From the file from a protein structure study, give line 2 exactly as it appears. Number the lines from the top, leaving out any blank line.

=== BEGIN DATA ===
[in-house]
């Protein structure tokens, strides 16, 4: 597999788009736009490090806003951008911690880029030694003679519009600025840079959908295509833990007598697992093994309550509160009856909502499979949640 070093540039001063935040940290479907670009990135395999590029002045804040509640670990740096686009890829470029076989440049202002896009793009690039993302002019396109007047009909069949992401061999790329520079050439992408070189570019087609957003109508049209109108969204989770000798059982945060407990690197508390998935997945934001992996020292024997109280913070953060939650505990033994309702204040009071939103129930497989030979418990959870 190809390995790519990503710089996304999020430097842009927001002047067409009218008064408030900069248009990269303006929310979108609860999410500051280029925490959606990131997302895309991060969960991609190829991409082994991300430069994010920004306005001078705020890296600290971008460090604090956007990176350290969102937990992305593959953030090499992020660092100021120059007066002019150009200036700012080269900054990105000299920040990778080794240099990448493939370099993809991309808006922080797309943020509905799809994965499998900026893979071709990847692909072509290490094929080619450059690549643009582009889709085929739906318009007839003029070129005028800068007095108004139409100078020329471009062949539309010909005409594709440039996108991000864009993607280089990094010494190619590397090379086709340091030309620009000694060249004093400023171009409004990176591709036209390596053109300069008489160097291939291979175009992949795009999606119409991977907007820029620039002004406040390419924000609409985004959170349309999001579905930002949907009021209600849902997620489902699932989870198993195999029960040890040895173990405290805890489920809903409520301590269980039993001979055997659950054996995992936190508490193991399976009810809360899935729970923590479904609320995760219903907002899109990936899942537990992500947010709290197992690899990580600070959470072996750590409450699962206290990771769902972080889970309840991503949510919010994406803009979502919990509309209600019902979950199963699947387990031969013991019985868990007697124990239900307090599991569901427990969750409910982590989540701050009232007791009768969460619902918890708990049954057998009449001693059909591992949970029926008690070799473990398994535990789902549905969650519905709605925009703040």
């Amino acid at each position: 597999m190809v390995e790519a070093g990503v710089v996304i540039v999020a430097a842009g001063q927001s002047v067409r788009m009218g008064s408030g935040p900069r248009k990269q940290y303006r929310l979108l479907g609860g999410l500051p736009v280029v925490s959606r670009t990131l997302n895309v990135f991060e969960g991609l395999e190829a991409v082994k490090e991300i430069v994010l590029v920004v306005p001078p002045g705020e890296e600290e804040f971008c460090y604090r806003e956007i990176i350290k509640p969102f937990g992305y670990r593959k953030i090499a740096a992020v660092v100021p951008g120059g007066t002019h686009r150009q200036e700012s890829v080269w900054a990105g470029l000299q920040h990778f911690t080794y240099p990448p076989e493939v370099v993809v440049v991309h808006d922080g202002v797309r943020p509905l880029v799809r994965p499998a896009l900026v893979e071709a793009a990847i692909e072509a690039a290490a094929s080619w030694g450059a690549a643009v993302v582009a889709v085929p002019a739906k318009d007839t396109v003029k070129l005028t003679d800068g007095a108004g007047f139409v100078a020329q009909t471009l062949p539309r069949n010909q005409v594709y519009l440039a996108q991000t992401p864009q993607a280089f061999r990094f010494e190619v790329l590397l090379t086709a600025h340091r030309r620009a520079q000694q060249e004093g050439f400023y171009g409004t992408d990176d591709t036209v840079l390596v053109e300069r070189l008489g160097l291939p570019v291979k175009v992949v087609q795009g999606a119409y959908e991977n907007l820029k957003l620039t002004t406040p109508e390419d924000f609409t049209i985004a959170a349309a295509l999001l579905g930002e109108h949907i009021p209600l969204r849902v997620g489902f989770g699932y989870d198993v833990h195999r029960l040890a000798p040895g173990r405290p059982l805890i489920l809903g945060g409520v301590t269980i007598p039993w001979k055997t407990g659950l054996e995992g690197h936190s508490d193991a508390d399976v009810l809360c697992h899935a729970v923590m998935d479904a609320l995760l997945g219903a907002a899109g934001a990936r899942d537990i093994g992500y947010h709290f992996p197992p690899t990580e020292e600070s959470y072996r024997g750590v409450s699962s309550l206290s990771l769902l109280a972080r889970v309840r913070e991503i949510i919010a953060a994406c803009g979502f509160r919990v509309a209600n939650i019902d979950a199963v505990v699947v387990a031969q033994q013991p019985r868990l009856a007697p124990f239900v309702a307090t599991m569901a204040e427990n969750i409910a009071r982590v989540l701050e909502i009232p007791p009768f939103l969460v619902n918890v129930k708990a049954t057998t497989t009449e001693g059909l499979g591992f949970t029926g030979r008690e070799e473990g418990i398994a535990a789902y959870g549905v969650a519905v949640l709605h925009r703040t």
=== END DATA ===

């Protein structure tokens, strides 16, 4: 597999788009736009490090806003951008911690880029030694003679519009600025840079959908295509833990007598697992093994309550509160009856909502499979949640 070093540039001063935040940290479907670009990135395999590029002045804040509640670990740096686009890829470029076989440049202002896009793009690039993302002019396109007047009909069949992401061999790329520079050439992408070189570019087609957003109508049209109108969204989770000798059982945060407990690197508390998935997945934001992996020292024997109280913070953060939650505990033994309702204040009071939103129930497989030979418990959870 190809390995790519990503710089996304999020430097842009927001002047067409009218008064408030900069248009990269303006929310979108609860999410500051280029925490959606990131997302895309991060969960991609190829991409082994991300430069994010920004306005001078705020890296600290971008460090604090956007990176350290969102937990992305593959953030090499992020660092100021120059007066002019150009200036700012080269900054990105000299920040990778080794240099990448493939370099993809991309808006922080797309943020509905799809994965499998900026893979071709990847692909072509290490094929080619450059690549643009582009889709085929739906318009007839003029070129005028800068007095108004139409100078020329471009062949539309010909005409594709440039996108991000864009993607280089990094010494190619590397090379086709340091030309620009000694060249004093400023171009409004990176591709036209390596053109300069008489160097291939291979175009992949795009999606119409991977907007820029620039002004406040390419924000609409985004959170349309999001579905930002949907009021209600849902997620489902699932989870198993195999029960040890040895173990405290805890489920809903409520301590269980039993001979055997659950054996995992936190508490193991399976009810809360899935729970923590479904609320995760219903907002899109990936899942537990992500947010709290197992690899990580600070959470072996750590409450699962206290990771769902972080889970309840991503949510919010994406803009979502919990509309209600019902979950199963699947387990031969013991019985868990007697124990239900307090599991569901427990969750409910982590989540701050009232007791009768969460619902918890708990049954057998009449001693059909591992949970029926008690070799473990398994535990789902549905969650519905709605925009703040």